Some advice for tax day

Written by David E. Moore on April 14th, 2014

The Internal Revenue Service of the US Government would like a word with the great people of Pennsylvania. It is time to pay your taxes, filetaxes your forms, and wait patiently as millions of electronic bytes and bits zoom to IRS processing centers. They want to collect the money that the government needs to support the work that it does. Everything from building roads and bridges, to funding for school programs, to paying for our military is paid out of the coffers of the US Treasury. The PA Department of the Treasury and local tax administrators want their cuts too. All across the US, April 15 is known as the day we pay our fair share. Do we in the LGBT community receive back the same amount of funding for our tax payments that straight people do, and if not, what can we do to make changes in our tax code to provide fairness and equality?

Unlike states that provide marriage equality, Pennsylvania lacks marital equality for income tax purposes. I recommend consulting a tax preparer or a Certified Public Accountant before proceeding head long into taxes this year if you have married in another state such as New York, Maryland, or any of the other states that allow it. I also encourage you to document all your expenses, your shared property, and plan for this day. Perhaps this advice should have come earlier in the year, but then we are creatures who tend to put off until the last minute what we prefer not to do.

You can take other important steps this year too. First, you can write to your Pennsylvania legislators and demand that they pass HB and SB 300. Those bills will end discrimination for all public accommodations. They will put to rest any fear of discriminatory legislation being passed that would further harm the LGBT community. Second, you can write to your federal legislators, especially Senators Casey and Toomey. Demand that they pass ENDA and the Respect for Marriage Act.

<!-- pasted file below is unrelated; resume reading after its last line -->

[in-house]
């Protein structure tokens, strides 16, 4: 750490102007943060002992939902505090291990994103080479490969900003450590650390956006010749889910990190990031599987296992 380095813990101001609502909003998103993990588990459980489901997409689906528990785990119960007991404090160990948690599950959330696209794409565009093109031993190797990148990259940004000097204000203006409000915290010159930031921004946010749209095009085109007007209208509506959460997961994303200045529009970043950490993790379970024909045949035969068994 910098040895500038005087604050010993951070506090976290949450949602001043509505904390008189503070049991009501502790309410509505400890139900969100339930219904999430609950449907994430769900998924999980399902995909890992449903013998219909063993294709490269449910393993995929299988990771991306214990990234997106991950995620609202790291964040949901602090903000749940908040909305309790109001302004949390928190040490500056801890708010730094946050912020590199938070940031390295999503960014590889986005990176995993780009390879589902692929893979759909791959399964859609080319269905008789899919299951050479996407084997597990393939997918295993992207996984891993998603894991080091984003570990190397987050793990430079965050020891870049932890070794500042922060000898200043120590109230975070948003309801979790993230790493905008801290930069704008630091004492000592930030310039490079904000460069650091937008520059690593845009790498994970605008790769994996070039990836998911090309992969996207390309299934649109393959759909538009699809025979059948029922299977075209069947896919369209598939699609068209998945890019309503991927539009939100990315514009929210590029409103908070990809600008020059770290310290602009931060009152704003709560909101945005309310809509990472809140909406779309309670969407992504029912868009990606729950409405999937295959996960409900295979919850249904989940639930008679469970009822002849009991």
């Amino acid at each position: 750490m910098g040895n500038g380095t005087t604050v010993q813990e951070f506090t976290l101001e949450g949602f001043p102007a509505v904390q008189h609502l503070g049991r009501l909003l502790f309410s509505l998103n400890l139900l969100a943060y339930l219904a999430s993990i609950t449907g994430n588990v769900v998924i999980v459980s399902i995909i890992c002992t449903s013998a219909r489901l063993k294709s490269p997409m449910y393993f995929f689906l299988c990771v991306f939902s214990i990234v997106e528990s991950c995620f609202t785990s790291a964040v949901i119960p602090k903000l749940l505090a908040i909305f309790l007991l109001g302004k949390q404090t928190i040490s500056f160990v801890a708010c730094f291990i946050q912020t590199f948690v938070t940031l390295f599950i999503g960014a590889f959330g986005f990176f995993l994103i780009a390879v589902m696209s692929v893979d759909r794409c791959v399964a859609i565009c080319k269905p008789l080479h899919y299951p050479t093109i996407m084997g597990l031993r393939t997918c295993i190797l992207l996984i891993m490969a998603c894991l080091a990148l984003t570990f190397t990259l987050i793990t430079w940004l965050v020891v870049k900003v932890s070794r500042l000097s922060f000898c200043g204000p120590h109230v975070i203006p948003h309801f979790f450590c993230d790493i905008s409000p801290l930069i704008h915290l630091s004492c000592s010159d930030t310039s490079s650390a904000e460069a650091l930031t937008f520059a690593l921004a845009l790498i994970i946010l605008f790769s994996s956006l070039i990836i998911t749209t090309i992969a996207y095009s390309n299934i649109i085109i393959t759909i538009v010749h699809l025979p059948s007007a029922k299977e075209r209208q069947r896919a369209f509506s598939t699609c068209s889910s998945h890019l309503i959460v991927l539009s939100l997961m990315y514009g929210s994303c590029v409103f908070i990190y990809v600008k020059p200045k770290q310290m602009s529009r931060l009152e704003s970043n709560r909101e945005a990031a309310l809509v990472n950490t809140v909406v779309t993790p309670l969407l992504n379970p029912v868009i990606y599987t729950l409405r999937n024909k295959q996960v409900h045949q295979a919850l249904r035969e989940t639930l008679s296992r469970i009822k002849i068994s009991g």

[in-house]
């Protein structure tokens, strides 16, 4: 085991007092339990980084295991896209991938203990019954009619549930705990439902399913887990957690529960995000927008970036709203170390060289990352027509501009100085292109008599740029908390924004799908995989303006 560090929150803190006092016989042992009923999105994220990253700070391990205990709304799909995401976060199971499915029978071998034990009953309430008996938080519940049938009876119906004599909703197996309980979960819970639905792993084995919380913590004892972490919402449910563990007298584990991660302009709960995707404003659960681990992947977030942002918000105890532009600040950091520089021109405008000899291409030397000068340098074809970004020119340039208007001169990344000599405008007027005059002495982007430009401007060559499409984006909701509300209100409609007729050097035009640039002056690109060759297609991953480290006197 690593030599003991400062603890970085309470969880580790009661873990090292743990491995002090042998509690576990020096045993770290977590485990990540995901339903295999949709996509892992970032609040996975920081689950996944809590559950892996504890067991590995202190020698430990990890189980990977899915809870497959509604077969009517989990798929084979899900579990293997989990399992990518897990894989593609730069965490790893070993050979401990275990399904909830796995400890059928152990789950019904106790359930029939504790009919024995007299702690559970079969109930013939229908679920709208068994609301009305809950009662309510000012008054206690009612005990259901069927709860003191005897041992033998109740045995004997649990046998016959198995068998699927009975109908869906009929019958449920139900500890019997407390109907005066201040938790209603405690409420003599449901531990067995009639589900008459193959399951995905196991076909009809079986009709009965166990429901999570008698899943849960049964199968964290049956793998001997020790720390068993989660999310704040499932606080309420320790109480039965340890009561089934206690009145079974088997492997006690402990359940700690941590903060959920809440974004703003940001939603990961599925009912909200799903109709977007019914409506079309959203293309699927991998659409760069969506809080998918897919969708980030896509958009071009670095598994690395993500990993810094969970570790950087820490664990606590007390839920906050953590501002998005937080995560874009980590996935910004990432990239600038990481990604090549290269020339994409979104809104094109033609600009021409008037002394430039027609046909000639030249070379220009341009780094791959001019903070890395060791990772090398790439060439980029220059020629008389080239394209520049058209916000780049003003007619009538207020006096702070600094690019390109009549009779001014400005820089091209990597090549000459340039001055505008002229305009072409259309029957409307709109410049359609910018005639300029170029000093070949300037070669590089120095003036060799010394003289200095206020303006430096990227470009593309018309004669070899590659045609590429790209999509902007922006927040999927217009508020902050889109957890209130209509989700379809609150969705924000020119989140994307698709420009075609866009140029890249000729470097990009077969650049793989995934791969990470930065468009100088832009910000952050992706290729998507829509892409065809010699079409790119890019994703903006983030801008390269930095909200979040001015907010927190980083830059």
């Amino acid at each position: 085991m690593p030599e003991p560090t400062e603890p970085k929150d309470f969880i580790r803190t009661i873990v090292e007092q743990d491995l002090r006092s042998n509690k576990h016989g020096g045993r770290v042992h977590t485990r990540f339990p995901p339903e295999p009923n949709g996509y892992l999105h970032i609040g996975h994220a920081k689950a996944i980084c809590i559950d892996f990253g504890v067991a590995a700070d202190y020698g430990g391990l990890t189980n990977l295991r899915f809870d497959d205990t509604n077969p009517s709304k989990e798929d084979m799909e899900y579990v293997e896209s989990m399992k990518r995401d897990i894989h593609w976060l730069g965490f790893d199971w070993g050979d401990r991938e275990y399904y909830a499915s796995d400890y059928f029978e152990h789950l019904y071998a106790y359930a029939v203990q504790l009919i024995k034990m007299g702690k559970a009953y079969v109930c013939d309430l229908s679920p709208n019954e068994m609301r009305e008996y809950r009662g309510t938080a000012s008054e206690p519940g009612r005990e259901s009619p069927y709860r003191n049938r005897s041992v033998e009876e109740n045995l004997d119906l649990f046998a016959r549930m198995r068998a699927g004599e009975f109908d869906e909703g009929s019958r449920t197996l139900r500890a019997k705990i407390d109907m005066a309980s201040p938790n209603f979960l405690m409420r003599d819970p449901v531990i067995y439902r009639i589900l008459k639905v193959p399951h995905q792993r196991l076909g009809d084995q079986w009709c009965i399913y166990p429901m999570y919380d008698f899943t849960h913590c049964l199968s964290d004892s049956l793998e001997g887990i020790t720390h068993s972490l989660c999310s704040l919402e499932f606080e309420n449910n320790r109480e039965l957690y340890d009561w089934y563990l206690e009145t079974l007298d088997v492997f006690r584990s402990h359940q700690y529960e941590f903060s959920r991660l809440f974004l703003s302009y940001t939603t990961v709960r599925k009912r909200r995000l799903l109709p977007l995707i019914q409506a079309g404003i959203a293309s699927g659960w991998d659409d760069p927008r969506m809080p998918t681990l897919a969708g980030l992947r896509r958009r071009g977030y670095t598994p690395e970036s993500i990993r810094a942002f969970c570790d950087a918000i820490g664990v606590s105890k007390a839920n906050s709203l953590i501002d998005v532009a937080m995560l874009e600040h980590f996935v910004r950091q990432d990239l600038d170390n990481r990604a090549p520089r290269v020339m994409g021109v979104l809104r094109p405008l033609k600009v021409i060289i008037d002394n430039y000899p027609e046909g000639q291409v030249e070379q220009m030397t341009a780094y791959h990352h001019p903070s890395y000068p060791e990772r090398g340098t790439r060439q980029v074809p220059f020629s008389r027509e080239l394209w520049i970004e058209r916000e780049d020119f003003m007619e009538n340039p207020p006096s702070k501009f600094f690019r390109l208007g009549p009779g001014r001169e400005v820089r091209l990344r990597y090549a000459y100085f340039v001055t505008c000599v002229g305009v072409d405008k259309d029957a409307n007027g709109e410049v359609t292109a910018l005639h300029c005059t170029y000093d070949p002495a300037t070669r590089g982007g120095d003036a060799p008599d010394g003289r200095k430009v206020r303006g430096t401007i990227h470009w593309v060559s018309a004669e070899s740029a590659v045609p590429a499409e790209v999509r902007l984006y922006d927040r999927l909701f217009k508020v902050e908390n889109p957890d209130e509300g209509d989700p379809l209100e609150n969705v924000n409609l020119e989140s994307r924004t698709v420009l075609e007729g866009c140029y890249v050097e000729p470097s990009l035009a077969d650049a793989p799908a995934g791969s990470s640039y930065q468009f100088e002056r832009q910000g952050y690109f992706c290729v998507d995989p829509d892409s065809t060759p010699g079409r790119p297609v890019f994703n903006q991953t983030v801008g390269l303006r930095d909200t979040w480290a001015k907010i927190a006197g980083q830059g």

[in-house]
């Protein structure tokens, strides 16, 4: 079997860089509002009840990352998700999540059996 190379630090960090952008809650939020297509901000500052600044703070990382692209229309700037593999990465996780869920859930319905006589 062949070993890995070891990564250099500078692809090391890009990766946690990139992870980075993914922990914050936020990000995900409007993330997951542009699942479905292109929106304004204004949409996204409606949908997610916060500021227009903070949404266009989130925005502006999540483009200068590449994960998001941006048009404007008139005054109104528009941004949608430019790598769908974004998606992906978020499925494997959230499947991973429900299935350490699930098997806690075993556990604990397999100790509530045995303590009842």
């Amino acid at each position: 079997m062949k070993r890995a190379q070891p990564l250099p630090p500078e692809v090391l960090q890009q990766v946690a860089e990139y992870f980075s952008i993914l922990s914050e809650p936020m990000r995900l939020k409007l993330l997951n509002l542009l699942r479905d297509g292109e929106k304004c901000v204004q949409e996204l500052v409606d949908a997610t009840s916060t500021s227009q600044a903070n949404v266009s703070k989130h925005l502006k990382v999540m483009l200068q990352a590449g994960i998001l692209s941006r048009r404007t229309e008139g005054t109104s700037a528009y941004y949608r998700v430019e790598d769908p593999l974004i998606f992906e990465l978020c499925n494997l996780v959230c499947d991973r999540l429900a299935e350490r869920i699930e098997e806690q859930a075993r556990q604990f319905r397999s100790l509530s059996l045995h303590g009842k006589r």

Third, you can join organizations such as ME4PA, MEUSA, Equality PA, Keystone Progress, and other local organizations that are fighting to end discrimination and pass marriage equality. Offset your taxes by making contributions to these organizations. Your money will help finance the work that we do to spread this message. What can you do? Spread the word that we exist and attend our rallies and other events all across PA. Go to Pride Festivals and join in the fun. You don’t have to show your pride just at the bars and nightclubs…go to a gay-owned coffee house for an evening, or invite friends over to discuss what action you can take.

In any event, my taxes for 2013 are filed, and I can put this column to rest. Have you filed your taxes? What steps will you take to make your life better?

 

2 Comments so far ↓

  1. Kenneth Barr says:

    Pardon my confusion but wasn’t the SCOTUS decision’s rationale in overturning DOMA was that Edie Windsor’s equal protection rights were violated when she couldn’t claim the same marriage exemption on the estate tax as a heterosexual married surviving spouse could? Pennsylvania, hello!

  2. As right as you are, Kenneth, you summed up the problem with the term “estate tax.” That implies that one member of the couple has died. What I am discussing is the income tax. As far as PA is concerned, only one man and one woman are entitled to the benefits that come from marriage, and hence the tax status. I agree completely that PA is backwards compared to our neighbors, but we have grown complacent here. I am doing my best to shake off complacency here and get people to rally for equality. — David.

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